Q. What was your first reaction to the project as both a cinematograph- er and, of course, an experienced director in your own right.
A. Well, I liked the idea that she was making a film that embraced Indian values and at the same time, there was humour associated with it – all through a western perspective.
Q. Should we describe the film as ‘Bollywood’ or is there a better expression, do you think?
A. Even though it does have Bollywood elements, I would say it is more a western film. It is interesting that the film has all kinds of people from different countries, in the cast as well as the crew, and it was, of course, filmed in London, India and the United States. We could really say that it’s a film about people from different coun- tries interacting - so it’s bound to be funny and intense. Cross-cultures always ends up exciting.
Q. Can you tell us about your choice of specific stocks and some of the lighting challenges with the film.
A. I did several tests at Technicolor in London and finally decided to use the Fujicolor F-500T, the F-64D and the F-125T.
It’s interesting when you film in all these different countries how architec- ture in London seems to welcome sun- light while in India, where it’s usually hot, the architecture tries to keep light out so you find that light has to literal- ly force itself through. It was particu- larly interesting to see the production designer, Nick Ellis, design an Indian set in Ealing studios.
Q. Have you tried anything specifically new for this film or, given your huge experience, was it all just a variation on tried and test- ed methods.
A. Gurinder actually wanted to have a very different feel to the film. One thing that strikes me is that the world has become so global. We all have the same elements like Coke hoardings or Macdonalds...Things are starting to look the same everywhere. Even in Hollywood films, with digital correc- tions and special effects we find there’s a kind of uniformity.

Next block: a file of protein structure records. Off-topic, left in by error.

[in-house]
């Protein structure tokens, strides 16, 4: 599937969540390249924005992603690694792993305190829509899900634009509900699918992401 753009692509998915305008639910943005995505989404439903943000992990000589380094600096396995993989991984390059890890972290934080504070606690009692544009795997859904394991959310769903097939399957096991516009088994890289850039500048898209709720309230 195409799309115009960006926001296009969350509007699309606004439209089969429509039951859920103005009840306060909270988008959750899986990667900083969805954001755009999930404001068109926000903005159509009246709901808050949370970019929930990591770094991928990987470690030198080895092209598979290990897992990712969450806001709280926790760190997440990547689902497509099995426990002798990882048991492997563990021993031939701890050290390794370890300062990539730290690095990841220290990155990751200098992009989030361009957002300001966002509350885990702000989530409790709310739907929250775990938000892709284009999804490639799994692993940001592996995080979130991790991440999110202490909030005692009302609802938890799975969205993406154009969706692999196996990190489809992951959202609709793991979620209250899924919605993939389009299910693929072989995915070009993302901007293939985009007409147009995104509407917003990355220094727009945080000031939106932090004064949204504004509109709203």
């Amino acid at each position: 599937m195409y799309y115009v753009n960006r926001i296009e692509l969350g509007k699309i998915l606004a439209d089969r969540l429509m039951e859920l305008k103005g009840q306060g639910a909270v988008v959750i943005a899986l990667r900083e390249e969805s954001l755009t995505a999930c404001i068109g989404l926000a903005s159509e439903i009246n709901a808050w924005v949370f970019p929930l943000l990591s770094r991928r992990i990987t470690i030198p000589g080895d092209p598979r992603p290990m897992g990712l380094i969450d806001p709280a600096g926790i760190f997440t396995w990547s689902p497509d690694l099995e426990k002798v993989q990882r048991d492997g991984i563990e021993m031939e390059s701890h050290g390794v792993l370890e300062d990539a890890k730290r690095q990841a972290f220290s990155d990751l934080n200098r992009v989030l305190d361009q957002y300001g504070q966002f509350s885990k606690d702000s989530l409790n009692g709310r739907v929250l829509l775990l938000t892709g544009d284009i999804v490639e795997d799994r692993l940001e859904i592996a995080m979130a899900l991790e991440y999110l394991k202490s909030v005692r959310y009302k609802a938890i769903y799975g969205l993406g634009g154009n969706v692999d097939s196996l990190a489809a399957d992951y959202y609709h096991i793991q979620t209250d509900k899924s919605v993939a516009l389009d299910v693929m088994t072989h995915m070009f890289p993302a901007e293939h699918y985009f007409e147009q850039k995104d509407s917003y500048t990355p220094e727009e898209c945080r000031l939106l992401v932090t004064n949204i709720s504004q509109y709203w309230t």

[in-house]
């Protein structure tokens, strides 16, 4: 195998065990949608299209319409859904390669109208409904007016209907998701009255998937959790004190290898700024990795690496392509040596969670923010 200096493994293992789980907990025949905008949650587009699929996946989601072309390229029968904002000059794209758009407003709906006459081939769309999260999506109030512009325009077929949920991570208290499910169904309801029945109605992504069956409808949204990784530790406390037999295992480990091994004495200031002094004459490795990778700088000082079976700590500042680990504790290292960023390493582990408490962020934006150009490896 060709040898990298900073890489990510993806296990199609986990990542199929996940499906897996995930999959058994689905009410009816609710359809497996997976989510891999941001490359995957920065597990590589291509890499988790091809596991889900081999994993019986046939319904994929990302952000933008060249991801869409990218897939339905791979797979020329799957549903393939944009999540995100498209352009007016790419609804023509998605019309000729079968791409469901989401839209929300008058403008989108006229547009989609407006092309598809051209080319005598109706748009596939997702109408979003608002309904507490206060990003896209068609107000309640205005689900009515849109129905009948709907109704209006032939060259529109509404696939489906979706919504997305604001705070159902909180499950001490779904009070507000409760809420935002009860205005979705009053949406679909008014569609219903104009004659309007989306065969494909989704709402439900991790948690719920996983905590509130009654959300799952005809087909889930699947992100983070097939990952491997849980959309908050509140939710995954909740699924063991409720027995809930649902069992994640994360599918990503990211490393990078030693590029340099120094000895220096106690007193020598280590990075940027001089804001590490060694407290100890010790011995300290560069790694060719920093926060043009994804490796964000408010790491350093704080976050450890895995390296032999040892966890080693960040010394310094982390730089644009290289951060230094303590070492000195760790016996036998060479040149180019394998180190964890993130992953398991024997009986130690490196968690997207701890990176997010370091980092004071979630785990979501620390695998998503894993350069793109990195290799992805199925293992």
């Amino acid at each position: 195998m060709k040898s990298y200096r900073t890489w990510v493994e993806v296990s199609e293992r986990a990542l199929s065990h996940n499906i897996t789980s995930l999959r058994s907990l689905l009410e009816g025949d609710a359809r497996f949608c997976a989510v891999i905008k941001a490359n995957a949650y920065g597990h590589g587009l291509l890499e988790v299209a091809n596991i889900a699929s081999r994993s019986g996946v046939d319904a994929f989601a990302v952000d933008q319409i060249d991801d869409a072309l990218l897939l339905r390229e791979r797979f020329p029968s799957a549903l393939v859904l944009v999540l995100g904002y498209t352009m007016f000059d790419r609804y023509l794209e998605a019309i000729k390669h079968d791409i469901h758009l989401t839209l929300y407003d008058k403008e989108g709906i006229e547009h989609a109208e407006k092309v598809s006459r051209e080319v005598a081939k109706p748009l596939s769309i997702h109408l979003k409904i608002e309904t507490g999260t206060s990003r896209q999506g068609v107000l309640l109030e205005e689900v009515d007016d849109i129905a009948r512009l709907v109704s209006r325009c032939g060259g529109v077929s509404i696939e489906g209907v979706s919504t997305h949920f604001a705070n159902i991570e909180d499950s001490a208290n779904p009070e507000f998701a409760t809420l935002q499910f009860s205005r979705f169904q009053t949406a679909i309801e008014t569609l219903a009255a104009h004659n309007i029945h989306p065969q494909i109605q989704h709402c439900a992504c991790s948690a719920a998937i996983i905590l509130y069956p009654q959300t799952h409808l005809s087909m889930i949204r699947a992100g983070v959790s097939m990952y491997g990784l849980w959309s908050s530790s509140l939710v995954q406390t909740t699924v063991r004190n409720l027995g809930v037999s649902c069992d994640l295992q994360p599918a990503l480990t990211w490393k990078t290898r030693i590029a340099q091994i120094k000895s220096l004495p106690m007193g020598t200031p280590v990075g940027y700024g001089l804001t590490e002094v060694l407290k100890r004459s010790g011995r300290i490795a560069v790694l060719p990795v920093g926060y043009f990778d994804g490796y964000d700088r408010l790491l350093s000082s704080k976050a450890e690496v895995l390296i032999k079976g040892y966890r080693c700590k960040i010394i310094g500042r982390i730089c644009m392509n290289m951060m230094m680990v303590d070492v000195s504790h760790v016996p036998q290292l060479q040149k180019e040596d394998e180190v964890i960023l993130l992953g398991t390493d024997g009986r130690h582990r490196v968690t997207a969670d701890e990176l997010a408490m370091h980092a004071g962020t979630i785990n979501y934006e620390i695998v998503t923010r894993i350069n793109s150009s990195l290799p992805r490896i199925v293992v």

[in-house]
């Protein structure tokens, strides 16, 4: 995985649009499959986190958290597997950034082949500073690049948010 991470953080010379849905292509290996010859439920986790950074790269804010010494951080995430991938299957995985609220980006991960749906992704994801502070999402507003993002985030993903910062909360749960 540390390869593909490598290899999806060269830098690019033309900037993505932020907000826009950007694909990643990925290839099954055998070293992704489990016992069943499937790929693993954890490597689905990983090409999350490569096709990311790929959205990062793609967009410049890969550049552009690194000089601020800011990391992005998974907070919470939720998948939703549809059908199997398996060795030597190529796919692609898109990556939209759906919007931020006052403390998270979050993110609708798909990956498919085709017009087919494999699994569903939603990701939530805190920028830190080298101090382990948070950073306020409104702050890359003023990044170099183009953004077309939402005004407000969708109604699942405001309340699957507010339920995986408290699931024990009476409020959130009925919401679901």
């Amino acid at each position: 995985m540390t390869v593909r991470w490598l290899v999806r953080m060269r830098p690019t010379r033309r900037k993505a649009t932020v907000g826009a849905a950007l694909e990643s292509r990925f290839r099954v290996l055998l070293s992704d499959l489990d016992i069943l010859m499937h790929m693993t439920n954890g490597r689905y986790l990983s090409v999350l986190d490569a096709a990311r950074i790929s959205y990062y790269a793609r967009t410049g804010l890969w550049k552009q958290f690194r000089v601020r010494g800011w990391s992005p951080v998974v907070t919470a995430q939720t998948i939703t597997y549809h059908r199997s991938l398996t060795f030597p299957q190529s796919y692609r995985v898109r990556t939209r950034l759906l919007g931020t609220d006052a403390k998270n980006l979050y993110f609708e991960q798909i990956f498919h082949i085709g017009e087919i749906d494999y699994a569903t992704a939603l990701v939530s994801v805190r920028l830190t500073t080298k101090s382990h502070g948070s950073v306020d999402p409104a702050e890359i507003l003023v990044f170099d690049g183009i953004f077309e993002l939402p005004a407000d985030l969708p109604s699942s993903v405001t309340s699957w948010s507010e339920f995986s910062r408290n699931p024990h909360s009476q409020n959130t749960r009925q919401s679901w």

So while doing Bride And Prejudice, we embraced the romance of light and tried to accentuate the vibrant colours in India and perceive the western worldinawayIwouldfilmina Bollywood movie.
Q. This is the first UK-based film you’ve shot. Any particular reaction to British styles of working?
A. Everything in London was so organised and I particularly liked the fact they did so much pre-production. When finally filming, everyone is aware of everyone else’s problems and there’s much urgency. You can add to all that Gurinder’s appetite for work and all the enthusiasm she brings on and off the set. Well, at the end of the day, the crew would literally end up dancing the musical numbers in the film.
It was a great learning experience for me with John Hayes and his sound crew. I had a wonderful gaffer, Pat Sweeney, and a really good grip, Mr Rupert, who’d flown helicopters in the past!
My most difficult, but enjoyable, sequence was a song with this singer from United States, Ashanti. We filmed her in Goa on the beach, recreating a kind of party with thousands of peo- ple. Gurinder wanted a lot of nights in her scenes.
Q. I’ve read that your favourite director is Kubrick - and you also admire the likes of Kurosawa, Ray, Scorsese and Spielberg, among oth- ers. Are there also particular cine- matographers you admire - and why?
A. Oh yes, I’m a great admirer of Subrata Mitra, Raoul Coutard, Nestor Almendros and Vittorio Storaro. ■
 8 • Exposure • Fuji Motion Picture And Professional Video

   8   9   10   11   12